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I would argue that the other 47 Billion is also a bet that market values won't go down much further and that it represents real sustainable value and a revenue stream capable of funding borrowing costs.  As I have said elsewhere, if those properties were actually put on the market, they would create an almighty further price crash because they represent a huge multiple of the actual number of properties on the market today.  So what is "market value" if you can't actually put the properties on the market and sell them at that price?

notes from no w here
by Frank Schnittger (mail Frankschnittger at hot male dotty communists) on Thu Sep 17th, 2009 at 04:47:28 AM EST
[ Parent ]
Frank Schnittger:
So what is "market value" if you can't actually put the properties on the market and sell them at that price?
The classic liquidity problem: valuing the bulk at the margin price is a mistake but it is also the accounting convention. See my How much is $172 trillion worth? from March 25th, 2008.

En un viejo país ineficiente, algo así como España entre dos guerras civiles, poseer una casa y poca hacienda y memoria ninguna. -- Gil de Biedma
by Migeru (migeru at eurotrib dot com) on Thu Sep 17th, 2009 at 04:52:38 AM EST
[ Parent ]
Yea - as I commented at the time linear algebra breaks down when marginal prices are applied to the whole.  So the 54 Billion is a bet that the state can fund and hold on to the assets long enough to enable an orderly disposal over a long period of time.  But since everyone knows that the state is an unwilling owner, and wants to dispose of virtually all of the assets, what is to prevent investors from holding back buying those assets until prices reflect the entire overhang on the market?

The music has stopped, and the taxpayer has been dumped with all the crap property that no one else wants at current prices...

notes from no w here

by Frank Schnittger (mail Frankschnittger at hot male dotty communists) on Thu Sep 17th, 2009 at 05:12:36 AM EST
[ Parent ]
Frank Schnittger:
everyone knows that the state is an unwilling owner, and wants to dispose of virtually all of the assets
Why doesn't the state decide to make the best of the situation and actually do something with these assets? Because that would be State intervention in the economy and we can't have that. So instead, as you predict, the state will dump the property at a loss. Gah.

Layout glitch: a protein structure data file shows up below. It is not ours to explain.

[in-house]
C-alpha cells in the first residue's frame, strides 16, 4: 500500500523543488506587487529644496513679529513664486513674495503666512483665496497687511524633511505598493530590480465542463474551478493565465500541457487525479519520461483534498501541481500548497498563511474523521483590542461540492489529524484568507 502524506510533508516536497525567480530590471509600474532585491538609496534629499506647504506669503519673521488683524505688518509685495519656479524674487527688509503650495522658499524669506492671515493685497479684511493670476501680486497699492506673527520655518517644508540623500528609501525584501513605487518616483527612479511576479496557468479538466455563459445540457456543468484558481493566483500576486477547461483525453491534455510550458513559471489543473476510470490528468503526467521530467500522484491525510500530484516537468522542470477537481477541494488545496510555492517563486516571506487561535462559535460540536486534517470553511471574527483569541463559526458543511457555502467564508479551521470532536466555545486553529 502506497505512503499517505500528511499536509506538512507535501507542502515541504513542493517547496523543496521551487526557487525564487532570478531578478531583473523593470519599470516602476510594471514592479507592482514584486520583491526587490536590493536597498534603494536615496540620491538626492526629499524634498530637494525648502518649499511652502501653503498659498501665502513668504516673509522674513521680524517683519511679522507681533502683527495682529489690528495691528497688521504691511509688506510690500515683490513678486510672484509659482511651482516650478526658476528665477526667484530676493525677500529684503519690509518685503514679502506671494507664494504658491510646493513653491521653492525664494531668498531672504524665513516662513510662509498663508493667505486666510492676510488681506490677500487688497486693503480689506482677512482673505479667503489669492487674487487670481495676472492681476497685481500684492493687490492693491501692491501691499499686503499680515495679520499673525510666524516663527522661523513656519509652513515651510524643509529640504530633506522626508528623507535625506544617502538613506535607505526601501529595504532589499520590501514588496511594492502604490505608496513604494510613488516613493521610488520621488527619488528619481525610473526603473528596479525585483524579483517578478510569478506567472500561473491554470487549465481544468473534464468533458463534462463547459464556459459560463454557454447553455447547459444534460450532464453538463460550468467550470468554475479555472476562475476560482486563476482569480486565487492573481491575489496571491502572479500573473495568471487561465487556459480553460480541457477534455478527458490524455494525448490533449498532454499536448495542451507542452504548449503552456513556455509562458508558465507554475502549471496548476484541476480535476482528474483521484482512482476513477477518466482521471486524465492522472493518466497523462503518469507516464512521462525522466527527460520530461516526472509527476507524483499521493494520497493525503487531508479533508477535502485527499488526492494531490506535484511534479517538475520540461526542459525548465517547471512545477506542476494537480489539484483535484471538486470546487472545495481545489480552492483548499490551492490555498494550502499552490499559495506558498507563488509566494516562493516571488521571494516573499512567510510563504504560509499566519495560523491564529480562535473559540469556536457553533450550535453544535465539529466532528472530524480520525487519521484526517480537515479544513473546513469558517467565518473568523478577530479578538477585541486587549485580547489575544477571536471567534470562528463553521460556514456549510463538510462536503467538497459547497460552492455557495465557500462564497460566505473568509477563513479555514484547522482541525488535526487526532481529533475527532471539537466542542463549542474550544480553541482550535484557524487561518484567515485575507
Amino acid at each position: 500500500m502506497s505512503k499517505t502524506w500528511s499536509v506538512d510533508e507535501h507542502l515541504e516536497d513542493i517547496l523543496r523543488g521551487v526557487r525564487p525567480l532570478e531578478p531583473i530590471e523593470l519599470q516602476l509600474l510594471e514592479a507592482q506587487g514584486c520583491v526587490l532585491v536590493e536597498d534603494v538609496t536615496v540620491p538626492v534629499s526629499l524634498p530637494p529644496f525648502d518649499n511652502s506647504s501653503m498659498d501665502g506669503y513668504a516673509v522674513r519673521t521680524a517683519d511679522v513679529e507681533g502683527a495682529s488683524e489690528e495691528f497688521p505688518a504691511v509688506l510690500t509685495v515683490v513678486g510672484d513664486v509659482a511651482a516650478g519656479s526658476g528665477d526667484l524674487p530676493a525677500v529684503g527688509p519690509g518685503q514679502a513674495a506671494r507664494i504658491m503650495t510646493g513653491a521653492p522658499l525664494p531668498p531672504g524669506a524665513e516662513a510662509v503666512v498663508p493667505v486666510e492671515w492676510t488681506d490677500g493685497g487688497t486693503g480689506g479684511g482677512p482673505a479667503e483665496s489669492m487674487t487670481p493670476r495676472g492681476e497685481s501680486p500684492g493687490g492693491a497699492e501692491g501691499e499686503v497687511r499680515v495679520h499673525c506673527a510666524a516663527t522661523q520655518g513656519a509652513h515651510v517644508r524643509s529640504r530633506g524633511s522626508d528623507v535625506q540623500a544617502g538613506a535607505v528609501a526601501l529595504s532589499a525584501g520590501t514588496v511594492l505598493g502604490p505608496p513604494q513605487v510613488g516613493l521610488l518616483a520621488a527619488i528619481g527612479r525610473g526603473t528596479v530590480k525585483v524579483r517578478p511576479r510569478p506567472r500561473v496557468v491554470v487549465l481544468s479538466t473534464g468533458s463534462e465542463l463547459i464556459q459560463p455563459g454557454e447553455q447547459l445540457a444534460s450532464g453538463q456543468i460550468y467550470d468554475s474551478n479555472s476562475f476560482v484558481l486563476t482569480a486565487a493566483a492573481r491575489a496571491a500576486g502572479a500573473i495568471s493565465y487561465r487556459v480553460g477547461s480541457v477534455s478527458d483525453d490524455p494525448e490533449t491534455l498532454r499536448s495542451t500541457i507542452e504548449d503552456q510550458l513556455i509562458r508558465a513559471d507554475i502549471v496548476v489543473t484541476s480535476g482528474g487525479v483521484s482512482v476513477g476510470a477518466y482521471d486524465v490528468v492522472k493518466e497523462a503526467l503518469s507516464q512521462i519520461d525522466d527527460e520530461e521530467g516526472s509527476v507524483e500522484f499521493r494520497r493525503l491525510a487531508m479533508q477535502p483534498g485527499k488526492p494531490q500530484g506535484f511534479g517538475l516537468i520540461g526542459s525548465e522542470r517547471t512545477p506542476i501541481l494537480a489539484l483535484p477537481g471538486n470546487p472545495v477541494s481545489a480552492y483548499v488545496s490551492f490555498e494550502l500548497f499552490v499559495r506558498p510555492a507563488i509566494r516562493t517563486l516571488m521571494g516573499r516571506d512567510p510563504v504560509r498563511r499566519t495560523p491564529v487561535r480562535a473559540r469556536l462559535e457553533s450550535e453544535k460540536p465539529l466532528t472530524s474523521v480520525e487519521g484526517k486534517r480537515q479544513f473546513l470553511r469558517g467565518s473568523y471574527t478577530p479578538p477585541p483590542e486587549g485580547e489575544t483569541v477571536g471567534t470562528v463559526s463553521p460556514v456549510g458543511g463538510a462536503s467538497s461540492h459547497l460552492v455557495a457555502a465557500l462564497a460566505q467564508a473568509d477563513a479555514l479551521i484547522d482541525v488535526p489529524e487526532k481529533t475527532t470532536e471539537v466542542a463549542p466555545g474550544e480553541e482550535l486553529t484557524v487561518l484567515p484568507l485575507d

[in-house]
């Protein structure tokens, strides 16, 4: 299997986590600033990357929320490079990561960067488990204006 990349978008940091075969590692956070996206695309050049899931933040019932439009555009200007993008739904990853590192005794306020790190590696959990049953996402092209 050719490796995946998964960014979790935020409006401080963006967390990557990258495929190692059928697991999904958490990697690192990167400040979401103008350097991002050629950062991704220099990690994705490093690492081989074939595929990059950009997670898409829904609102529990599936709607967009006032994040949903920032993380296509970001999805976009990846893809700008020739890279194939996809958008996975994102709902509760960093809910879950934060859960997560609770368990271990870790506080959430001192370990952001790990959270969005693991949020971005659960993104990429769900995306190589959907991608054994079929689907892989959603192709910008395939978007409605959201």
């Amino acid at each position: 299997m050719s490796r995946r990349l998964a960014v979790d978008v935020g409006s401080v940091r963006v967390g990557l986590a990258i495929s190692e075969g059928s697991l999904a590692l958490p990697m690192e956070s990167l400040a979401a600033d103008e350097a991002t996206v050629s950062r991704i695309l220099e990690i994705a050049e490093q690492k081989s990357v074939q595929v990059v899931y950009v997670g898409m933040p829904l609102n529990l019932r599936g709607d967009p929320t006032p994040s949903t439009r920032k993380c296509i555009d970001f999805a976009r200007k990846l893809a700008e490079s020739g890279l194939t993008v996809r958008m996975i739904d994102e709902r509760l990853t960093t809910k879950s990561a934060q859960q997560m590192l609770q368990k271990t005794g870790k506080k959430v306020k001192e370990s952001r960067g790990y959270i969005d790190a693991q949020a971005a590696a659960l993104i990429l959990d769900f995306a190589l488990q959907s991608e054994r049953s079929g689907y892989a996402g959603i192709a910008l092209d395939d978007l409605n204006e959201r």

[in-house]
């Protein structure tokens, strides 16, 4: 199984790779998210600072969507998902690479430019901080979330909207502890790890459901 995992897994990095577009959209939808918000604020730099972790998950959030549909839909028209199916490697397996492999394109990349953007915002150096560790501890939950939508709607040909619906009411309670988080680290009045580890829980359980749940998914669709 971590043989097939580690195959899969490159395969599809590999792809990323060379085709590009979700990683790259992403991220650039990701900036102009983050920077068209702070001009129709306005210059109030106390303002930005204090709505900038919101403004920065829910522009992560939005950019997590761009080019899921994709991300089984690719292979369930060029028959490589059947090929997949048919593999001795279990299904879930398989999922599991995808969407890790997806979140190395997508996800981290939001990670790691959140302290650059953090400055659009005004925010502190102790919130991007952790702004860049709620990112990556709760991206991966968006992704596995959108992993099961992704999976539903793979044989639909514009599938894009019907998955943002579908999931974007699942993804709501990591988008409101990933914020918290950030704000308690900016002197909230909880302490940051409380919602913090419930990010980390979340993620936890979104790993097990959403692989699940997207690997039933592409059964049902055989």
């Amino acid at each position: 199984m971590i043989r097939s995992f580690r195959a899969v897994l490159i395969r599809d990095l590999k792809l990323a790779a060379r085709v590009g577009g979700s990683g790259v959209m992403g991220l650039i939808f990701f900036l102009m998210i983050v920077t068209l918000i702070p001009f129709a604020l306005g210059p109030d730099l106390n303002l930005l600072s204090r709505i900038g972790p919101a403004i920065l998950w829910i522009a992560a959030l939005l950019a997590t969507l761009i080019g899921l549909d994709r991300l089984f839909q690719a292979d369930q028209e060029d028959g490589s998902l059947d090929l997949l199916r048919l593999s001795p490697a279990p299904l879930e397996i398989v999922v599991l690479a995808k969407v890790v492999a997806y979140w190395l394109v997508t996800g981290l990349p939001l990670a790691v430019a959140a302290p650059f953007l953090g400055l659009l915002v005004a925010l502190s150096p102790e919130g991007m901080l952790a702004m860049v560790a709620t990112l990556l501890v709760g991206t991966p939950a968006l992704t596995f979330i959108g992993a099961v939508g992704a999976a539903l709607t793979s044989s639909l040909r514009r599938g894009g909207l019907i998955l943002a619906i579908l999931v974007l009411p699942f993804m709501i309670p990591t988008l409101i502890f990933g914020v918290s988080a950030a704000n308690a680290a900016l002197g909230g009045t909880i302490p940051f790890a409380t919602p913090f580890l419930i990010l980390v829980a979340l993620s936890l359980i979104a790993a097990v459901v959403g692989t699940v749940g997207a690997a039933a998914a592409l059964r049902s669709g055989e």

En un viejo país ineficiente, algo así como España entre dos guerras civiles, poseer una casa y poca hacienda y memoria ninguna. -- Gil de Biedma
by Migeru (migeru at eurotrib dot com) on Thu Sep 17th, 2009 at 05:17:20 AM EST
[ Parent ]
The state owns the loans on the assets, not the assets, as long as the loans are performing or they come to arrangements with the asset owners?
by Colman (colman at eurotrib.com) on Thu Sep 17th, 2009 at 05:19:02 AM EST
[ Parent ]
Actually, the thing I'm most afraid of is that NAMA will be used to punish asset holders by acting hyper-aggressively against business sense in order to make it look as if the nasty developers are being held to account and thus to make the government look better, despite that fact that this may not maximise the value of the loans for the state.
by Colman (colman at eurotrib.com) on Thu Sep 17th, 2009 at 05:21:41 AM EST
[ Parent ]
Wait, if the loans are performing and interest rates are down, how can the market value be down 30%

Are we talking about impaired loans, about impaired collateral, or about illiquid assets when we talk about the NAMA "assets"?

En un viejo país ineficiente, algo así como España entre dos guerras civiles, poseer una casa y poca hacienda y memoria ninguna. -- Gil de Biedma

by Migeru (migeru at eurotrib dot com) on Thu Sep 17th, 2009 at 05:24:08 AM EST
[ Parent ]
Only 40% of the loans are currently performing.  Watch this go down... - especially when owners know the Government is getting their money for 1.5% and they are paying 8% or whatever...

notes from no w here
by Frank Schnittger (mail Frankschnittger at hot male dotty communists) on Thu Sep 17th, 2009 at 05:27:49 AM EST
[ Parent ]
So when NAMA buys a "non-performing loan" from a bank, what are they  buying?